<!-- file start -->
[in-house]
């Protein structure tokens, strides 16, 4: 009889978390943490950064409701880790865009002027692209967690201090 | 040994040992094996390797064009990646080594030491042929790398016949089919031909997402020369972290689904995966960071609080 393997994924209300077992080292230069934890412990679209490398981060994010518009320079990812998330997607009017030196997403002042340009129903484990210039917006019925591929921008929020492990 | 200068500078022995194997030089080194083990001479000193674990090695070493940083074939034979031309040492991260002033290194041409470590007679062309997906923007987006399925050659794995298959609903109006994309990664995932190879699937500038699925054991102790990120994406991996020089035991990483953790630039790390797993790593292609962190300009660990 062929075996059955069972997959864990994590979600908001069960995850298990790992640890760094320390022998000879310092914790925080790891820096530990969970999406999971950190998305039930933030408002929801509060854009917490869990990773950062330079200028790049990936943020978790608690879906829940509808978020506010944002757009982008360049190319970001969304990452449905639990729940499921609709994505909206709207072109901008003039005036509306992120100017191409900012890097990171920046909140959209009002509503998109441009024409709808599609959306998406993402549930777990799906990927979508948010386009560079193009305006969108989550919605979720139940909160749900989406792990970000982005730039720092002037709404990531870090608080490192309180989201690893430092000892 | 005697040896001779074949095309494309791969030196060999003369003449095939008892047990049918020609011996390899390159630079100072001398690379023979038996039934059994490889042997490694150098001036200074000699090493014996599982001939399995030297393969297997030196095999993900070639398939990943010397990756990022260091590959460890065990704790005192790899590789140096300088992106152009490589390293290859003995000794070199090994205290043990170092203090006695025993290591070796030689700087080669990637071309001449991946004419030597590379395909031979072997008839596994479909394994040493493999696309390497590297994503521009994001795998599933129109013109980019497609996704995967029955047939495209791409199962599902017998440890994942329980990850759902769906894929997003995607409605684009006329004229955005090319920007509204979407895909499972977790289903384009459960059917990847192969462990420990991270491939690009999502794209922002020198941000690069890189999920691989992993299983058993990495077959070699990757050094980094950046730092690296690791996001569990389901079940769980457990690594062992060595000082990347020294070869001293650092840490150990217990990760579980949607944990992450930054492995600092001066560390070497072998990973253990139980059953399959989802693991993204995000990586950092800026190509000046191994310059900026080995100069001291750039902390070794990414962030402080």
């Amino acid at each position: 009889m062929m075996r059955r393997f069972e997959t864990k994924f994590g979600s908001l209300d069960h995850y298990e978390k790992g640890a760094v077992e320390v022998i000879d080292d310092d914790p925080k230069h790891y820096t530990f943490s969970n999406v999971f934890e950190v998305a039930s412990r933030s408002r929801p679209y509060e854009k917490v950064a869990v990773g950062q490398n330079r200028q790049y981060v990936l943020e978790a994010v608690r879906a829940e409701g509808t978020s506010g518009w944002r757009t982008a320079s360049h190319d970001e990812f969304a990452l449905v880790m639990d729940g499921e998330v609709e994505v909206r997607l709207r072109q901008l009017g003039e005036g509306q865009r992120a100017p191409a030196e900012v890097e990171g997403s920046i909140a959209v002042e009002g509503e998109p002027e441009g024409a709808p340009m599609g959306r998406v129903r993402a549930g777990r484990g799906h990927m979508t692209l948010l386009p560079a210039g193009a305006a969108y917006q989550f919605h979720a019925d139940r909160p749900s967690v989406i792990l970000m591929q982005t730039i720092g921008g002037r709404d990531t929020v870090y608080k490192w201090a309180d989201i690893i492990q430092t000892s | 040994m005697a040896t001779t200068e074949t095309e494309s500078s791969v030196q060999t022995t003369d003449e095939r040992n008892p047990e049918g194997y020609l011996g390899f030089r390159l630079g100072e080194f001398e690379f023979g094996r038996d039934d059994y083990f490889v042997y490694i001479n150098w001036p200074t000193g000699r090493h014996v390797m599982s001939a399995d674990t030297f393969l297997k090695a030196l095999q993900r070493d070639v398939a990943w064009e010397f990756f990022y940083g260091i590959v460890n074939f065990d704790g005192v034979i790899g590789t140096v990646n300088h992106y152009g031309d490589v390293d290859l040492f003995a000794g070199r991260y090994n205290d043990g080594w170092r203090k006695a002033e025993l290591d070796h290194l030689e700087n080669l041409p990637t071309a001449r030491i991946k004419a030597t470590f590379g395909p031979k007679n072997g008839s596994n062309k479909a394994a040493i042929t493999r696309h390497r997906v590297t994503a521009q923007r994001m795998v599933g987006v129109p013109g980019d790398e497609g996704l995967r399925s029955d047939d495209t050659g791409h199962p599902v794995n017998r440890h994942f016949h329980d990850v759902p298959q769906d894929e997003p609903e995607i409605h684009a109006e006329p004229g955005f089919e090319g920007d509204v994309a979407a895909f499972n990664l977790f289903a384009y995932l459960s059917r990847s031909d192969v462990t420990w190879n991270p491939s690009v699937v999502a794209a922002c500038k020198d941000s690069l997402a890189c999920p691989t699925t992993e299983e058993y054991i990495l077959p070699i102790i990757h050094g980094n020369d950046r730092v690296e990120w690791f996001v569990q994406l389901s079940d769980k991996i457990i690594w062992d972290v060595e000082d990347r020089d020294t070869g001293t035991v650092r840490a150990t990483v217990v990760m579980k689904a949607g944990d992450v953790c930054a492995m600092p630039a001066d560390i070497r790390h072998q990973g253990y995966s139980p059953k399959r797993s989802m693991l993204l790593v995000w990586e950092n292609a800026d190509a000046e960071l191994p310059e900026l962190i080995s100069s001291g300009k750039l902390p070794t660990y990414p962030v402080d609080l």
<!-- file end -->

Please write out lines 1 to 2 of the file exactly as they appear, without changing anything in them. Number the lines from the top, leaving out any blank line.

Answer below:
[in-house]
């Protein structure tokens, strides 16, 4: 009889978390943490950064409701880790865009002027692209967690201090 | 040994040992094996390797064009990646080594030491042929790398016949089919031909997402020369972290689904995966960071609080 393997994924209300077992080292230069934890412990679209490398981060994010518009320079990812998330997607009017030196997403002042340009129903484990210039917006019925591929921008929020492990 | 200068500078022995194997030089080194083990001479000193674990090695070493940083074939034979031309040492991260002033290194041409470590007679062309997906923007987006399925050659794995298959609903109006994309990664995932190879699937500038699925054991102790990120994406991996020089035991990483953790630039790390797993790593292609962190300009660990 062929075996059955069972997959864990994590979600908001069960995850298990790992640890760094320390022998000879310092914790925080790891820096530990969970999406999971950190998305039930933030408002929801509060854009917490869990990773950062330079200028790049990936943020978790608690879906829940509808978020506010944002757009982008360049190319970001969304990452449905639990729940499921609709994505909206709207072109901008003039005036509306992120100017191409900012890097990171920046909140959209009002509503998109441009024409709808599609959306998406993402549930777990799906990927979508948010386009560079193009305006969108989550919605979720139940909160749900989406792990970000982005730039720092002037709404990531870090608080490192309180989201690893430092000892 | 005697040896001779074949095309494309791969030196060999003369003449095939008892047990049918020609011996390899390159630079100072001398690379023979038996039934059994490889042997490694150098001036200074000699090493014996599982001939399995030297393969297997030196095999993900070639398939990943010397990756990022260091590959460890065990704790005192790899590789140096300088992106152009490589390293290859003995000794070199090994205290043990170092203090006695025993290591070796030689700087080669990637071309001449991946004419030597590379395909031979072997008839596994479909394994040493493999696309390497590297994503521009994001795998599933129109013109980019497609996704995967029955047939495209791409199962599902017998440890994942329980990850759902769906894929997003995607409605684009006329004229955005090319920007509204979407895909499972977790289903384009459960059917990847192969462990420990991270491939690009999502794209922002020198941000690069890189999920691989992993299983058993990495077959070699990757050094980094950046730092690296690791996001569990389901079940769980457990690594062992060595000082990347020294070869001293650092840490150990217990990760579980949607944990992450930054492995600092001066560390070497072998990973253990139980059953399959989802693991993204995000990586950092800026190509000046191994310059900026080995100069001291750039902390070794990414962030402080």